A Web of Air
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This issue’s cover illustration is from Nick Sharrat’s One Fluffy Baa-Lamb, Ten Hairy Caterpillars. Nick Sharratt is interviewed by Joanna Carey. Thanks to Alison Green Books for their help with this September cover.
By clicking here you can view, print or download the fully artworked Digital Edition of BfK 184 September 2010.
To begin with, things are pretty quiet; domestic, even, since sometime Engineer Fever Crumb (eponymous heroine of the first prequel to the Mortal Engines quartet) is very much at home as stage technician to Persimmon’s Electric Lyceum, a travelling theatre newly arrived to play a season at Mayda-at-the-World’s-End. Fever, for whom rational thought is all, finds a complementary spirit in Arlo, a native of Mayda. Unlike his superstitious fellow citizens, Arlo is both pragmatist and dreamer, with skills bequeathed to him by his ship-building father. He’s close to creating a flying machine and once he learns to trust Fever, he sees that her technical expertise can develop the engine he needs to power his new airship. Such a breakthrough, though, with its implications for exploration, trade and military supremacy, would render obsolete all the work going on back in London to transform the city into the greedy juggernaut familiar to readers of Mortal Engines and its sequels.
And then, suddenly, Fever is bundled into a sedan chair on a dark street, her kidnapper is assassinated, and she herself squirms out of a toilet window and goes on the run from a deadly killer. London and its ruthless agents cannot allow the aircraft to fly. The novel takes off and never lands again, twisting through the dangerous alleyways and out to the islands off Mayda where murderers, spies and double-agents lurk. Reeve readers will relish the edgy mix of violence, danger and mystery, tempered by humour. His ingenuity is there in the language as well as the artefacts – especially the buildings mounted on water-driven funiculars, ascending and descending within the volcanic crater which is the heart of Mayda. Reeve’s adventurers rarely win through without cost. Fever has only just admitted to herself that her emerging love for Arlo transcends her rationalism when circumstances and misunderstandings drive them apart. The closing pages find her watching from the harbour wall as Arlo’s ship shrinks into ‘the huge emptiness of night and sea and sky’, knowing she will never see him again.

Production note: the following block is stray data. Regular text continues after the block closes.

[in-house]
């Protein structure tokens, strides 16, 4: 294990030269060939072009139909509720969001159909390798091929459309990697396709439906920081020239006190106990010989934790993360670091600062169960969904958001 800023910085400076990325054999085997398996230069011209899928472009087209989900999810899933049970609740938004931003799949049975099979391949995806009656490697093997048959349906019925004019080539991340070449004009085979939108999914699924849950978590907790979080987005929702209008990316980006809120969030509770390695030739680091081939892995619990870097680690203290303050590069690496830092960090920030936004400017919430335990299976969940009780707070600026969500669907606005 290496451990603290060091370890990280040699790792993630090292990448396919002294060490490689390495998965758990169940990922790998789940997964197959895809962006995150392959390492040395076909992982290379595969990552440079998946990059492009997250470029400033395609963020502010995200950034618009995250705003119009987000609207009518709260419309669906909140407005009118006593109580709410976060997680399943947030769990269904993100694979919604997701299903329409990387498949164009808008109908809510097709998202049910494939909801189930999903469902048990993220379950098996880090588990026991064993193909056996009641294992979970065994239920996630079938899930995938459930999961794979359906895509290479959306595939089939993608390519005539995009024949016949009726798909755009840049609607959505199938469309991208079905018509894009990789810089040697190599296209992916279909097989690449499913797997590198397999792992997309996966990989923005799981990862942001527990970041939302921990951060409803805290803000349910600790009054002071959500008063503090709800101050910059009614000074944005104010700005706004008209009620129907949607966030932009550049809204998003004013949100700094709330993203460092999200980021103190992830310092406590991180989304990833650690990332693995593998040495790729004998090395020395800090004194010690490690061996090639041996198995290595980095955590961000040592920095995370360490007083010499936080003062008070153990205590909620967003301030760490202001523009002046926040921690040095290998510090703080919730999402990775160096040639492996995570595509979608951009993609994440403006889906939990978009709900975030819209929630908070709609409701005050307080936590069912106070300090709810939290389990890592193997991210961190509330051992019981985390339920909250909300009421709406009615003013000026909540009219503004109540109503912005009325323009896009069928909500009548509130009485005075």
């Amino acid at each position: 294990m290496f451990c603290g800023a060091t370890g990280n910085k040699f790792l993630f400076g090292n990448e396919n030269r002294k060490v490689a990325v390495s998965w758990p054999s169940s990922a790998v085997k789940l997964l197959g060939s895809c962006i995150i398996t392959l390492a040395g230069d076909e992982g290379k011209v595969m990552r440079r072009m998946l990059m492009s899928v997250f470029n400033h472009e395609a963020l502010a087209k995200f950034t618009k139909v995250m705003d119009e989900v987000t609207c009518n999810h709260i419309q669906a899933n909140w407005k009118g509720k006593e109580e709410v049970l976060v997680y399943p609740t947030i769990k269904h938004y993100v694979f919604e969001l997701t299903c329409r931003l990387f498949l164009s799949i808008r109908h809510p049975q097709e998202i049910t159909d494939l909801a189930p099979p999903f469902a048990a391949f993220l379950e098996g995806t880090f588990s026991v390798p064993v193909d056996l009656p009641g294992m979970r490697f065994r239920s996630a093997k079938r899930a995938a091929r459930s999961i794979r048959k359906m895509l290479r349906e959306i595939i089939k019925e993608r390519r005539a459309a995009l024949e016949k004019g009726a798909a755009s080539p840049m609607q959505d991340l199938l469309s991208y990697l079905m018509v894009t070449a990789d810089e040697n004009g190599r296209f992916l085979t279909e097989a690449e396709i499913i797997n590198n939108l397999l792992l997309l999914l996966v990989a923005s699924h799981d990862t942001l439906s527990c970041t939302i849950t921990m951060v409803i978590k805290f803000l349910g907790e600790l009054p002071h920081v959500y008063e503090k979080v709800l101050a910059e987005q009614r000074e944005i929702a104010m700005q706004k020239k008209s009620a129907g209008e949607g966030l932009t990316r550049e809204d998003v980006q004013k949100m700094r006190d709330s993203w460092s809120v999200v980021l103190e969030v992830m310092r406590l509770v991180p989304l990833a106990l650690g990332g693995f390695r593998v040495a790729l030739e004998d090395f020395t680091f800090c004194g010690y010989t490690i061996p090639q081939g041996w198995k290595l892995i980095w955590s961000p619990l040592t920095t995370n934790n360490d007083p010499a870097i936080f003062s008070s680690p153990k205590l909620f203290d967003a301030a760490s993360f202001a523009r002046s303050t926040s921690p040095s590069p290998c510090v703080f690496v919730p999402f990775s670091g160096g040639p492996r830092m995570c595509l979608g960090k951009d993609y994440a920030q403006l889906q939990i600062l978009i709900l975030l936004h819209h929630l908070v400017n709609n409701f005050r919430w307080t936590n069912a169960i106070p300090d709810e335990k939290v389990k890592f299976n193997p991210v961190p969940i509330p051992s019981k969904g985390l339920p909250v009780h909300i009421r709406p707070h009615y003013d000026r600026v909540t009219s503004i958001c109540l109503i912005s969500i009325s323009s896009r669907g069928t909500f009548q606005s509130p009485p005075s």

Well, maybe. Let’s hope a third prequel to the mighty quartet will confound her fears.